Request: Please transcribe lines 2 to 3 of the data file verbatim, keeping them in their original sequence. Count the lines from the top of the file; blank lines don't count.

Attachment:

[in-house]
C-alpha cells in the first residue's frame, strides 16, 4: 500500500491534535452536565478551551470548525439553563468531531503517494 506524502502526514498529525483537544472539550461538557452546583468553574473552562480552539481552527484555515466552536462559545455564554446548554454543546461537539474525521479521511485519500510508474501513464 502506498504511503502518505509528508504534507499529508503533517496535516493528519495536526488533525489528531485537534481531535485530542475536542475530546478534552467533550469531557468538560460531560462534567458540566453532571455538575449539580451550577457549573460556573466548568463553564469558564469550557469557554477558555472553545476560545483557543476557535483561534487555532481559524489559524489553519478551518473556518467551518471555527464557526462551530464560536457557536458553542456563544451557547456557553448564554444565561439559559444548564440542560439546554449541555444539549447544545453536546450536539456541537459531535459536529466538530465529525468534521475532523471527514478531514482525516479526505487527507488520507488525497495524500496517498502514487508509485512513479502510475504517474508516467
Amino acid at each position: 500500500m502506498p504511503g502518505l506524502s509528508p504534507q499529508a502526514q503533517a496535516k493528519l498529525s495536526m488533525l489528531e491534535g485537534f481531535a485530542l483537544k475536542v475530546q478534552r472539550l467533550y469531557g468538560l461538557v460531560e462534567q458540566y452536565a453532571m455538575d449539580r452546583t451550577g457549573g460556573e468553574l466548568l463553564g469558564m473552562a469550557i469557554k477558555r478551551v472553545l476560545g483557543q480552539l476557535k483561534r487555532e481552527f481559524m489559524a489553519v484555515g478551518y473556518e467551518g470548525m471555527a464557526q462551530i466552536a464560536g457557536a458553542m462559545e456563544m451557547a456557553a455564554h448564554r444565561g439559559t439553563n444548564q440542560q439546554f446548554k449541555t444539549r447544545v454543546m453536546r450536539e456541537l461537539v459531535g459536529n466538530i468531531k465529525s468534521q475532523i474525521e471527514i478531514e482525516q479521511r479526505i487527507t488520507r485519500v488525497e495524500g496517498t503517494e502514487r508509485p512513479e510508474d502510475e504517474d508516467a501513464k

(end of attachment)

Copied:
C-alpha cells in the first residue's frame, strides 16, 4: 500500500491534535452536565478551551470548525439553563468531531503517494 506524502502526514498529525483537544472539550461538557452546583468553574473552562480552539481552527484555515466552536462559545455564554446548554454543546461537539474525521479521511485519500510508474501513464 502506498504511503502518505509528508504534507499529508503533517496535516493528519495536526488533525489528531485537534481531535485530542475536542475530546478534552467533550469531557468538560460531560462534567458540566453532571455538575449539580451550577457549573460556573466548568463553564469558564469550557469557554477558555472553545476560545483557543476557535483561534487555532481559524489559524489553519478551518473556518467551518471555527464557526462551530464560536457557536458553542456563544451557547456557553448564554444565561439559559444548564440542560439546554449541555444539549447544545453536546450536539456541537459531535459536529466538530465529525468534521475532523471527514478531514482525516479526505487527507488520507488525497495524500496517498502514487508509485512513479502510475504517474508516467
Amino acid at each position: 500500500m502506498p504511503g502518505l506524502s509528508p504534507q499529508a502526514q503533517a496535516k493528519l498529525s495536526m488533525l489528531e491534535g485537534f481531535a485530542l483537544k475536542v475530546q478534552r472539550l467533550y469531557g468538560l461538557v460531560e462534567q458540566y452536565a453532571m455538575d449539580r452546583t451550577g457549573g460556573e468553574l466548568l463553564g469558564m473552562a469550557i469557554k477558555r478551551v472553545l476560545g483557543q480552539l476557535k483561534r487555532e481552527f481559524m489559524a489553519v484555515g478551518y473556518e467551518g470548525m471555527a464557526q462551530i466552536a464560536g457557536a458553542m462559545e456563544m451557547a456557553a455564554h448564554r444565561g439559559t439553563n444548564q440542560q439546554f446548554k449541555t444539549r447544545v454543546m453536546r450536539e456541537l461537539v459531535g459536529n466538530i468531531k465529525s468534521q475532523i474525521e471527514i478531514e482525516q479521511r479526505i487527507t488520507r485519500v488525497e495524500g496517498t503517494e502514487r508509485p512513479e510508474d502510475e504517474d508516467a501513464k